The hardest part about my journey was definitely trying to figure out what I wanted to do, and sticking with it. There were so many times I thought about starting over, or at least moving away to a more affordable city. I do my best to stay positive though, even after a series of negative days. Let yourself feel down when you need it, then pick yourself back up and try again. Surround yourself with inspiring people and friends. Make your way into outlets that you are interested in. 

For me, I think the main reason why I overcame my struggle after college was by actively going out and meeting other creatives, and then asking them to take a chance with me. I also had amazing support through my boyfriend at the time, who on a daily reminded me to keep trying. It’s not easy getting out of your comfort zone, but definitely worth it. 


4. How do you define success?

Success is all about perspective, I think. It has nothing to do with money or fame. If you create a goal for yourself and hit it, you’ve succeeded. My goal that I set for myself around a year ago and still maintain is to create every day, and learn every day. Sometime I succeed, but most of the time I don’t. Not going to give up any time soon though. 


5. Have you met anyone or got opportunities through RAW that have added to your story? How has your story changed due to these connections? 

Oh man, most definitely. At the start of last year, Heidi messaged me out of the blue and asked me if I’d be interested in painting a giant mural for a hotel in Redondo Beach. I stared at her email for around 30 minutes, not sure if it was real or a joke. Saying “Yes” was surprisingly difficult - I actually think I tried to turn her down, but she wouldn’t take no for an answer. This was one of the coolest and most difficult things I’d done in my artistic career so far. My close friend Loren Cook came down to help, as did my mother (thanks Mom!) and we figured out how to operate projectors and lifts in rain and wind for 11 days. It came out wonderfully, and if you are ever close to the Redondo Beach Hotel, you should definitely go check out their pool.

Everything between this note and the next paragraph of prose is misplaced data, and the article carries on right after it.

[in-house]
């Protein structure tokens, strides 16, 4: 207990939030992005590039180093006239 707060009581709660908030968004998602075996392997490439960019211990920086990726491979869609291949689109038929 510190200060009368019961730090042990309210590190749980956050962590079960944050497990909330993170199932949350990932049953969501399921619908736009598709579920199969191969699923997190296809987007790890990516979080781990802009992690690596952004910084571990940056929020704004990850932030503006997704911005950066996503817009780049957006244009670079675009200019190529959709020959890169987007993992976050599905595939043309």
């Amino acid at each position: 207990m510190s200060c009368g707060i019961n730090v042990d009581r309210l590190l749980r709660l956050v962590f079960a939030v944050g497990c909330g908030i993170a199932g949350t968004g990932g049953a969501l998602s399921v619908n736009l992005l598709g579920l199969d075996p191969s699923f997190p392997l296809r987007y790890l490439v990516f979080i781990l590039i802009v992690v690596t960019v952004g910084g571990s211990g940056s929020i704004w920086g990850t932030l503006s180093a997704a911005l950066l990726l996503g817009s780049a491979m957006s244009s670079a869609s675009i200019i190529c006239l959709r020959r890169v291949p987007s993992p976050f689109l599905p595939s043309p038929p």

Because of that one job, I’m now currently doing a series of murals for my work. Painting has never been my strong suit, or at least so I thought. I’m so grateful to now have this new creative outlet. 



6. What are some of the highlights of your pursuit?

The Redondo Beach Hotel mural was definitely a huge highlight. I’ve also enjoyed the people I’ve met over the last four years since school. A third highlight was landing my current job - not only do I get to do what I love, I also get to work at a company that provides incredible benefits and allows me to take time off for other creative jobs.


7. What is one thing you have learned that you wish you knew 5 years ago or something that you think everyone pursuing a successful art career should hear?

It’s okay to not know what you want to do. That was a large personal struggle for me. Not having a plan was terrifying. But I don’t think things would have ended up this way if I had had one. Take everything a day at a time, and slowly work on your skills. Be a jack of all trades! I just started weaving this year, and also bought myself a real camera. Expand your hobbies. Art is all about learning and adapting, anyway. 


Amazing! You said it perfectly. We totally agree that that is something every artist pursuing a successful career should hear! You have such an incredible story that is totally unique yet relates to us all so well. We’re so happy that through RAW you got art opportunities, but even more importantly, got to expand your community of artists, because we all need each other. Artists need to be able to turn to each other for encouragement, critique, a shoulder to cry on, and even a couch to sleep on sometimes. You took a leap, felt lost, but in that time found yourself and your art. And we’re so happy to hear that you’re still expanding your forms of creativity. Thanks for sharing this with us. 

Hope you all enjoyed this relatable and triumphant story of success from Jaydn.

Keep up to date with her art on her Facebook, Instagram, and her website.